Years before Christopher Columbus stepped foot on what would come to be known as the Americas, the expansive territory was inhabited by Native Americans. Throughout the 16th and 17th centuries, as more explorers sought to colonize their land, Native Americans responded in various . read more
Legends of America
Washoe Indians, Lake Tahoe, 1866, Lawrence and Houseworth.
An indigenous Native American people, the Washoe originally lived around Lake Tahoe and adjacent areas of the Great Basin. Their tribe name derives from the Washoe word, waashiw (wa·šiw), meaning “people from here.”
Semi-sedentary hunters and gatherers, their territory extended from the western slope of the Sierra Nevada Mountains to areas as far east as Pyramid Lake in Nevada, including Lake Tahoe and the upper valleys of the Truckee, Carson, and West Walker Rivers. Traditionally, they would spend their summers in the Sierra Nevadas, the autumn in the ranges to the east, and winter and spring in the valleys in between. Their food base consisted primarily of pinyon pine nuts, roots seeds, berries, and game.
Sierra Nevada Mountain Range by Thomas Moran, 1875.
Family was and is the core of the Washoe because these are the people that lived and worked together and relied on each other. In the past, families are recorded as rarely fewer than five individuals and only occasionally exceeding twelve in size. A family was often a married couple and their children, but there were no distinct rules about how marriages and families should be formed and households were regularly made up of the parents of a couple, the couple’s siblings and their children, more than one husband or wife, or non-blood related friends.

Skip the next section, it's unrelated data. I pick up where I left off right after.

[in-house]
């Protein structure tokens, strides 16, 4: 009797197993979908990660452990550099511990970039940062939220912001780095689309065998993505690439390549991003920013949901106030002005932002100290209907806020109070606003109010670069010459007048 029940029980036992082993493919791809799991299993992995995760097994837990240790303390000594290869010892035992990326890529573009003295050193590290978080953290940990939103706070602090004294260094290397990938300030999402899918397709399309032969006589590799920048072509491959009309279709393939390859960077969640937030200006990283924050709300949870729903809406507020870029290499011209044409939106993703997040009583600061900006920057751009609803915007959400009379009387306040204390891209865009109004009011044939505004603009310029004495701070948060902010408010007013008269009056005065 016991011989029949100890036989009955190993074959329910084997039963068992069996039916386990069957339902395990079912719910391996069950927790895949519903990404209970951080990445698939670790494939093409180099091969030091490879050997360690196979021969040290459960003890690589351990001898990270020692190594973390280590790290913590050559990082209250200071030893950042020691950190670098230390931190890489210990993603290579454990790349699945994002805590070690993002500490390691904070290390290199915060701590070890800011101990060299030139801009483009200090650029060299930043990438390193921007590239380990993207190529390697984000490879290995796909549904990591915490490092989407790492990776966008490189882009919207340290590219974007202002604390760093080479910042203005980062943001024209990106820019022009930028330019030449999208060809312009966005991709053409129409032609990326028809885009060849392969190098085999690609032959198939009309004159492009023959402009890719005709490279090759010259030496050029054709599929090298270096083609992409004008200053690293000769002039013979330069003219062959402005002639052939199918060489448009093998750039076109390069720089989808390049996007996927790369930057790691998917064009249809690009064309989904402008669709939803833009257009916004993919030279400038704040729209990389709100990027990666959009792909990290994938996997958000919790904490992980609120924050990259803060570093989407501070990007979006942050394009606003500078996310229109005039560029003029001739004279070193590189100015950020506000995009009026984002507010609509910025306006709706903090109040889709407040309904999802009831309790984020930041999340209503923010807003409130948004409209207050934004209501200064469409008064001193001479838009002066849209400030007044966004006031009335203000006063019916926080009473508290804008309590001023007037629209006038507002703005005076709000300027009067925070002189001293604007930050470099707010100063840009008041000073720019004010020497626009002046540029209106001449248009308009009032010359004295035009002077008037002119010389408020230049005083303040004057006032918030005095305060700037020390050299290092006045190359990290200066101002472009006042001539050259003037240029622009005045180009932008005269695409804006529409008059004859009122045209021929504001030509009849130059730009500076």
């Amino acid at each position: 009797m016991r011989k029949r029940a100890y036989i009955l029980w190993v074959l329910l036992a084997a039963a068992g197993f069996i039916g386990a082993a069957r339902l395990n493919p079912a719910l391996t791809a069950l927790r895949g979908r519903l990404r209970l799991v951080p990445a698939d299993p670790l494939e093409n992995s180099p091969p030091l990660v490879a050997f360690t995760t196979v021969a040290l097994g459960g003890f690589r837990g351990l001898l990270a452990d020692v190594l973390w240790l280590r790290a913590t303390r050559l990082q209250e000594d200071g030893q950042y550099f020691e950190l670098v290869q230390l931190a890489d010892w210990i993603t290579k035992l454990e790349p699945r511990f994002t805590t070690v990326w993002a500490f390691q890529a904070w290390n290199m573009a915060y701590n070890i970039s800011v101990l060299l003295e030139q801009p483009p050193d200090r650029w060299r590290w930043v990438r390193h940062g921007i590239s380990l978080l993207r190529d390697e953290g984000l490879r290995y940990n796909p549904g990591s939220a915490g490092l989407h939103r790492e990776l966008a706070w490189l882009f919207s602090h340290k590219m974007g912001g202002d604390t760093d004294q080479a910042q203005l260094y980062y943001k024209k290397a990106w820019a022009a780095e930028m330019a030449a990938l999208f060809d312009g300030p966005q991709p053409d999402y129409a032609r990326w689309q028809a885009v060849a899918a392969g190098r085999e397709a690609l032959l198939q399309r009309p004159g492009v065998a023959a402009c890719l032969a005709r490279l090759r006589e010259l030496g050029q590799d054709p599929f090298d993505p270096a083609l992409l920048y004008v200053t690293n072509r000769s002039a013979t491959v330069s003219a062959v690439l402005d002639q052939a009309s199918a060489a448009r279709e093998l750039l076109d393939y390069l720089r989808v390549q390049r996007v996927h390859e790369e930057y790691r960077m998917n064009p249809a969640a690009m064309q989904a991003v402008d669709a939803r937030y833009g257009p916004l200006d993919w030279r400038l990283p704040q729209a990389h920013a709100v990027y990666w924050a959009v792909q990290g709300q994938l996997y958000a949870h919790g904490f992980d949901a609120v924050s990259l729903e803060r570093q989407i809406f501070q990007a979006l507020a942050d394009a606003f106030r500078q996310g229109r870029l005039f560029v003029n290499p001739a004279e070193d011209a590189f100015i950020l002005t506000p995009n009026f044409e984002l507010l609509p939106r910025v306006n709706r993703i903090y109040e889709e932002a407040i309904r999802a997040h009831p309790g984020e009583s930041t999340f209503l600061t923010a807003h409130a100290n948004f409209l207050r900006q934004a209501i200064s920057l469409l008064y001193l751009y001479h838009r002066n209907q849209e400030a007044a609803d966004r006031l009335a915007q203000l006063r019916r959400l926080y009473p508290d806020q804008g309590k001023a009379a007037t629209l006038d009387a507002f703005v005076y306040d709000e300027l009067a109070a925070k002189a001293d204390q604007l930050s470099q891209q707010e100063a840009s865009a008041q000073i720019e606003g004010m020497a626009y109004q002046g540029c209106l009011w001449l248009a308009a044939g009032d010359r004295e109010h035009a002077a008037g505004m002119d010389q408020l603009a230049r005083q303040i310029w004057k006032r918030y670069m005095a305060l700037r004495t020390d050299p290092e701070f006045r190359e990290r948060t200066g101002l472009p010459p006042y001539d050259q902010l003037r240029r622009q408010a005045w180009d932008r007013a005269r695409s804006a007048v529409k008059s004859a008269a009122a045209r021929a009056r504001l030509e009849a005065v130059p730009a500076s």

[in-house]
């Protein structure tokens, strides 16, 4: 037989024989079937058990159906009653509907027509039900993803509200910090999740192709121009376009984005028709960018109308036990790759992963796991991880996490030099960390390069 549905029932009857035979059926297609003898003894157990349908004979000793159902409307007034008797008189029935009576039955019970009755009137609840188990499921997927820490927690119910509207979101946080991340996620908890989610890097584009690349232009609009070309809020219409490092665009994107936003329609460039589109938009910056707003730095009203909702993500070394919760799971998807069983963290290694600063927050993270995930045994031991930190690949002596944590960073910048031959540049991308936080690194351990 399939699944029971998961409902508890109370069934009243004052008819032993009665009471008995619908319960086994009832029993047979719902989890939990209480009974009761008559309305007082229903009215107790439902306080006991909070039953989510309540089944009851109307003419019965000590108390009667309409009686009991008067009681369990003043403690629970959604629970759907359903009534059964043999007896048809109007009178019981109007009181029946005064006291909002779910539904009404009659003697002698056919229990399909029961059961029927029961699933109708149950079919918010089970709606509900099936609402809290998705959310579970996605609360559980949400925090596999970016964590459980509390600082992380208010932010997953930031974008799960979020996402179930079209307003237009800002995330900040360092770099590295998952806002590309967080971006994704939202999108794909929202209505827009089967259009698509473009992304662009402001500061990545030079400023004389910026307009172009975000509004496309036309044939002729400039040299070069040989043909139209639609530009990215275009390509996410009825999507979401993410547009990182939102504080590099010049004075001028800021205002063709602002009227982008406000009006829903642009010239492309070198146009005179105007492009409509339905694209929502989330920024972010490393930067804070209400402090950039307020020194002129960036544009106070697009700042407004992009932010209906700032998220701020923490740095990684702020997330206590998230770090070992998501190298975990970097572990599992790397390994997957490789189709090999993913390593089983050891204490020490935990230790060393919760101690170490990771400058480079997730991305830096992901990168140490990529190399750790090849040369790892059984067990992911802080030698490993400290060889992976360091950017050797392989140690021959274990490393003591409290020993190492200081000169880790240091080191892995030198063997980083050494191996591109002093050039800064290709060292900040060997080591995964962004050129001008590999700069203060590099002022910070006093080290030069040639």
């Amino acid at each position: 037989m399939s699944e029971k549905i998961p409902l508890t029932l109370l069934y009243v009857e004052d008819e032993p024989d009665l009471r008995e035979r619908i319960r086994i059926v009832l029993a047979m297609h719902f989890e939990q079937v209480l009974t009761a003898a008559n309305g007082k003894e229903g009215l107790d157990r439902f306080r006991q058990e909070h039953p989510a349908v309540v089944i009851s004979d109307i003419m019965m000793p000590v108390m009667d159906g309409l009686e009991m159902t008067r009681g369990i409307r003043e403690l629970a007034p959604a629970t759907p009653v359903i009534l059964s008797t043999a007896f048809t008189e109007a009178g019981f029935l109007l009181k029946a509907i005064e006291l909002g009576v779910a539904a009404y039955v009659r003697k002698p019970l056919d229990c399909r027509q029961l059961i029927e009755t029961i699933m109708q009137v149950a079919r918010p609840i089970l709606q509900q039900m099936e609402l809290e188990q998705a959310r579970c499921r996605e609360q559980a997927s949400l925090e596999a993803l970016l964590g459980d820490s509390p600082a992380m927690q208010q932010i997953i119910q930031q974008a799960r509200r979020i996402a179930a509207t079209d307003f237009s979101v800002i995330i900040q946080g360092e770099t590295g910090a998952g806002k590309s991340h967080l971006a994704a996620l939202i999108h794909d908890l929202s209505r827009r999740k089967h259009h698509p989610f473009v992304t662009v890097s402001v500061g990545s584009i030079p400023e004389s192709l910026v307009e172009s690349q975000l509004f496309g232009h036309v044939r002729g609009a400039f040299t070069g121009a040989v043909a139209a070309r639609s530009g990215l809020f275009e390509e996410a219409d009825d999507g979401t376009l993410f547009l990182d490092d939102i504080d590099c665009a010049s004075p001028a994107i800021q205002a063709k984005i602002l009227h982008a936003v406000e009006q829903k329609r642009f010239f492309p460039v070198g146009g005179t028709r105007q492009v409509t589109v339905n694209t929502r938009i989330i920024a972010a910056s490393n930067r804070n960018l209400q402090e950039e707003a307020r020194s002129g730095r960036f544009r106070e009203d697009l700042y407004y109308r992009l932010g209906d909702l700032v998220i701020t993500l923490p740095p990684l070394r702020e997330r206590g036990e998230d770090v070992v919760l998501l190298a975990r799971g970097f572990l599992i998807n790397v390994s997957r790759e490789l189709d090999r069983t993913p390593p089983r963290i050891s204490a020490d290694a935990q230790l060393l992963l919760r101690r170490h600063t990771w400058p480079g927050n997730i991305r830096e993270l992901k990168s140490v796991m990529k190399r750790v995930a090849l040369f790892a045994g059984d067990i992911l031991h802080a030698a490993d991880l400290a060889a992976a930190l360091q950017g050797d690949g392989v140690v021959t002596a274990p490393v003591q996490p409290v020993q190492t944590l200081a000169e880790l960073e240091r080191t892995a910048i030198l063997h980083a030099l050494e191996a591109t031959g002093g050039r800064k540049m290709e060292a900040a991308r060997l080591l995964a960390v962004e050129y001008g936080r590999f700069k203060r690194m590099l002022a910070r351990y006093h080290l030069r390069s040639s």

Generally, a family was distinguished by whoever lived together in the winter house. Winter camps were usually composed of four to ten family groups living a short distance from each other. These family groups often moved together throughout the year. The Washoe practiced sporadic leadership, so at times, each group had an informal leader that was usually known for his or her wisdom, generosity, and truthfulness. He or she may possess special powers to dream of when and where there was a large presence of rabbit, antelope and other game, including the spawning of the fish, and would assume the role of “Rabbit Boss” or “Antelope Boss to coordinate and advise communal hunts.